User friendly Free Software Desktops

home at home at
Thu Jul 19 09:44:39 UTC 2001

On Wed, Jul 18, 2001 at 11:24:43PM +0100, MJ Ray wrote:
> > the Debian installer has had a problem on every machine I've installed at
> > work, and seems to still have some bugs to work out (no, I haven't reported
> > them, yes, I know I should, I have them written down somewhere.. :( )
> Yes, you should.

I know, I know :) In my defence, I am specifically talking about a r3
release I picked up at Expo a couple of weeks ago - I'm not sure how kosher
a r3 it is (although it is Cheepbytes), so I need to check that out too. In
Debian's defence, it is the biggest problem I've had with it so far - every
other release I've used (2.2 and before) hasn't had these issues.

I'm not sure what kind of state the Debian installer is in either - I was
under the impression that the current one was basically mothballed in
waiting for a new rewrite, but then you see them having problems with
bootdisks and wonder...

> Is this natural or symptomatic of the way technology has been
> introduced so far?

Cooper's argument is that IT is qualitively different from any industry up
to now, and that traditional engineering as we know it is actually failing.
In terms of 'real' engineering, it's a bit like the difference between being
a car driver and a car mechanic - but in the IT world, the cost difference
(i.e., constraints preventing you being a mechanic, even though you're
interested in cars) is much smaller than traditional industries, so the
polarisation between the two types is much more obvious. 

> I think there is space for a third sort of user, probably more of your HS
> than HL, who is willing to understand *why* something works, just so long
> as it works to achieve their goal. That's just a castle in the clouds,
> though.

I think to an extent that describes the 'Homo Sapiens' user in certain
conditions. One term Cooper is particularly in favour of is 'the principle
of conmessurate effort' - that is, getting out what you put in. In fact,
this is how he defines 'easy to use software' - not software that is so
ridiculously basic and simple that there's very little to understand in how
it works (the reasoning being any fool could then use it :), but software
that the user gains knowledge from using. So, they may have never used a
particular function before, but perhaps they are able to use previous
knowledge of how the program works to begin using the function. As they go
forward from this basic starting point, the user may need to learn new
things, but so long as the learning curve is constant difficulty as the user
progresses in knowledge, the argument is that they will be willing to put in
effort and gain knowledge if they see visible returns. The reason this
doesn't happen to a large extent currently is therefore due to the large
learning curve - the user puts in effort, but doesn't see return, and gives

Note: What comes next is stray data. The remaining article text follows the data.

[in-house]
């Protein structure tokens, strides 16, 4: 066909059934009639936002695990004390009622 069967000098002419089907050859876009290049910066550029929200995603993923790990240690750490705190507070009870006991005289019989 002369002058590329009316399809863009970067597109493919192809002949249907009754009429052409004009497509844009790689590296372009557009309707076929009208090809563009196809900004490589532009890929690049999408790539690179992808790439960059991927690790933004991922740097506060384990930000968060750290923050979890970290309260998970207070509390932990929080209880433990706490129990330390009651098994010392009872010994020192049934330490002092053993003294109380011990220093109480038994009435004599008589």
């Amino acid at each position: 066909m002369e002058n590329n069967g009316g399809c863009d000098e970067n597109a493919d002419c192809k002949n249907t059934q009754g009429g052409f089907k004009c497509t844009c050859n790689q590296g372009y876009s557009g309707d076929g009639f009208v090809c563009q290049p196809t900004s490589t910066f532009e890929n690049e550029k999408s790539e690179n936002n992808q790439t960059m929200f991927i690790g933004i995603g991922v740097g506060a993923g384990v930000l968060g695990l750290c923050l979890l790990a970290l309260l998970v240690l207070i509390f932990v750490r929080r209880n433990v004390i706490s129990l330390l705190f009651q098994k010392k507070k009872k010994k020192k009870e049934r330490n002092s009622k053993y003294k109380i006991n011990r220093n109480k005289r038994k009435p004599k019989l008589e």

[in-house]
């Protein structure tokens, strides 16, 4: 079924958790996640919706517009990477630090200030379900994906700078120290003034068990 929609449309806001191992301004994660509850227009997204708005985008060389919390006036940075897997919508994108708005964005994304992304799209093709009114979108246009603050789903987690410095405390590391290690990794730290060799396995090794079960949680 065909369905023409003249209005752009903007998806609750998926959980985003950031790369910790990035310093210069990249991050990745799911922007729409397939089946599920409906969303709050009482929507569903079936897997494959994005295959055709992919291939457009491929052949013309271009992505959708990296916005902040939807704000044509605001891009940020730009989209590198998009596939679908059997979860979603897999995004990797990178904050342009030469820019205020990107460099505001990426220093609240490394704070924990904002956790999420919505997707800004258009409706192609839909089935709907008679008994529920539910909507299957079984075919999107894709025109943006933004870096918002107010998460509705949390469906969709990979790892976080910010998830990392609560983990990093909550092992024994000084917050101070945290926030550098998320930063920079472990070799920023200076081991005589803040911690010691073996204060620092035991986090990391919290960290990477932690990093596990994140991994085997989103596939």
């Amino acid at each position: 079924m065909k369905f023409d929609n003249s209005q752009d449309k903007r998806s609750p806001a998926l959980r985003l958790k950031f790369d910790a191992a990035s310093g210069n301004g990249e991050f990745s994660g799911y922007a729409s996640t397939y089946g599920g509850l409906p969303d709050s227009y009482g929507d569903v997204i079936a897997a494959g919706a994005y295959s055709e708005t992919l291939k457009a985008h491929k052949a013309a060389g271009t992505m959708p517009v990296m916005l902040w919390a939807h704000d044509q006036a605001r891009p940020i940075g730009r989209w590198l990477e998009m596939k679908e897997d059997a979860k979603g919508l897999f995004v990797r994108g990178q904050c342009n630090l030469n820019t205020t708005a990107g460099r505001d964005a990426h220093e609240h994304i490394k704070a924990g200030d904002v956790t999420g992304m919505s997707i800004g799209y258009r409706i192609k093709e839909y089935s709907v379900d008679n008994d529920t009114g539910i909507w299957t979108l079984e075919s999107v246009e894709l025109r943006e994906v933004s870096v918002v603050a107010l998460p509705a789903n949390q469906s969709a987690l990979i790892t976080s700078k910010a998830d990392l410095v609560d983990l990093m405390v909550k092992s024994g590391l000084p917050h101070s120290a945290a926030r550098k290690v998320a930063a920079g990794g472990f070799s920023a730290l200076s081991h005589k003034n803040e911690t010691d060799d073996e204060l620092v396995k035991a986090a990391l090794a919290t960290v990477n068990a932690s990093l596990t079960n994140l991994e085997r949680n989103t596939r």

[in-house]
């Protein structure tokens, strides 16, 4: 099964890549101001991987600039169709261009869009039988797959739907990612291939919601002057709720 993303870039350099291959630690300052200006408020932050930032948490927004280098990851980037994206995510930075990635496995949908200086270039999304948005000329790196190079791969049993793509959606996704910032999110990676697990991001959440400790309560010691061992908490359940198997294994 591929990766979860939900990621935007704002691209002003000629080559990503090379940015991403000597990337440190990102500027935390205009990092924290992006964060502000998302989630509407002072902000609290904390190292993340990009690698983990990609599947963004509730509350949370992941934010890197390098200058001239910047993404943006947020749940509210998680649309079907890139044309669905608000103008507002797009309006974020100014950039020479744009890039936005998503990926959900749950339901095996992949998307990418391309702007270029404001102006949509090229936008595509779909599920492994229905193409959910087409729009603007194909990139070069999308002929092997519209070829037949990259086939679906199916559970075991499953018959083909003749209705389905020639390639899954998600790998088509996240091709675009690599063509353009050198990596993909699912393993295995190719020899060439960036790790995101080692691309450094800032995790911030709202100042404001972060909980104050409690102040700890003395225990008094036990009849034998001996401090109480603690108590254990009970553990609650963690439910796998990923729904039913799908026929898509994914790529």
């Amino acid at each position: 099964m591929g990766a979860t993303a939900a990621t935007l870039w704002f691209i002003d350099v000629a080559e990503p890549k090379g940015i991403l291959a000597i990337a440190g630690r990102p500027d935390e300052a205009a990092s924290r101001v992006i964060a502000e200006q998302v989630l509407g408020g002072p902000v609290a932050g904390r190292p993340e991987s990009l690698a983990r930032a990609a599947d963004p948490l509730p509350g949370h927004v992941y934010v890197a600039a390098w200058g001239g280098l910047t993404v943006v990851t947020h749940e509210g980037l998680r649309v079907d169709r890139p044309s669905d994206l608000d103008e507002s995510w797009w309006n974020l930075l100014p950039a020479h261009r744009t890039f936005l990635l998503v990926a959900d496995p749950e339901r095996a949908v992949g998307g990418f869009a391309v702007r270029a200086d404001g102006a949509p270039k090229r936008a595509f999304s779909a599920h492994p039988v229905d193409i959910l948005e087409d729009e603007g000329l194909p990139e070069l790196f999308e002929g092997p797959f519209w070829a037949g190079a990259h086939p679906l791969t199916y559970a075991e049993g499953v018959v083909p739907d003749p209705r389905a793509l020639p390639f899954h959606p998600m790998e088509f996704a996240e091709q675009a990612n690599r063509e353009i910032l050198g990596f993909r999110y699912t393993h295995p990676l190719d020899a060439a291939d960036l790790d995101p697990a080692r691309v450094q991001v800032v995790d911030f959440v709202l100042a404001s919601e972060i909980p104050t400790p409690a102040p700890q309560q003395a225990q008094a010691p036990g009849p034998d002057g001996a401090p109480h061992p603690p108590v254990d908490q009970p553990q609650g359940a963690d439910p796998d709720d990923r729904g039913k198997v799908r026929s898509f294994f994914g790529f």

> > I think Free Software developers (who are, by nature, mostly Homo
> > Logicus, I would guess) need to understand the nature of software use a
> > lot better.
> Probably.  You've said what it isn't and given properties of software
> that has got it right.  So what is "it"?

"It" I think is a number of things. Software that is easy to configure and
install in the first place obviously helps. Software that is documented
properly, not just for the developers, but for the intended user, not only
documenting the functionality and configuration of the software, but also a
task-based or goal-oriented help system (which wizards also lend themselves
to readily). An interaction design which is easy for normal usage (that is,
the 90% of work which usually uses probably 10% of the software's features,
the 'common tasks', should be easily accessible and shouldn't slow the user
down as they become more adept). A common task paradigm - like in Word, if
you wish to apply a style to a block of text, you highlight it and then
choose the style you wish. Other operations on the block of text work in a
similar manner. By using the mouse, the user is drawing the software's
attention to certain things - by highlighting the text, the user is telling
the software they wish only to operate on that area of text, for example.
The user should be aware of how to communicate certain facts to the
software, and in return the software should not ignore that, no matter what
the circumstances. I could go on.. 

In terms of Free Software, I think we do have a special advantage, above
Microsofts huge spending on focus groups and design consultants, and that's
the competition between different software, usually with different ways of
doing things. Although we're actually pretty piss poor at designing
interaction currently as a community (which I think everyone would admit??),
once interaction becomes a competition issue (when people start using the
app widely, non-geek users that is) evolution will begin to take care of it. 




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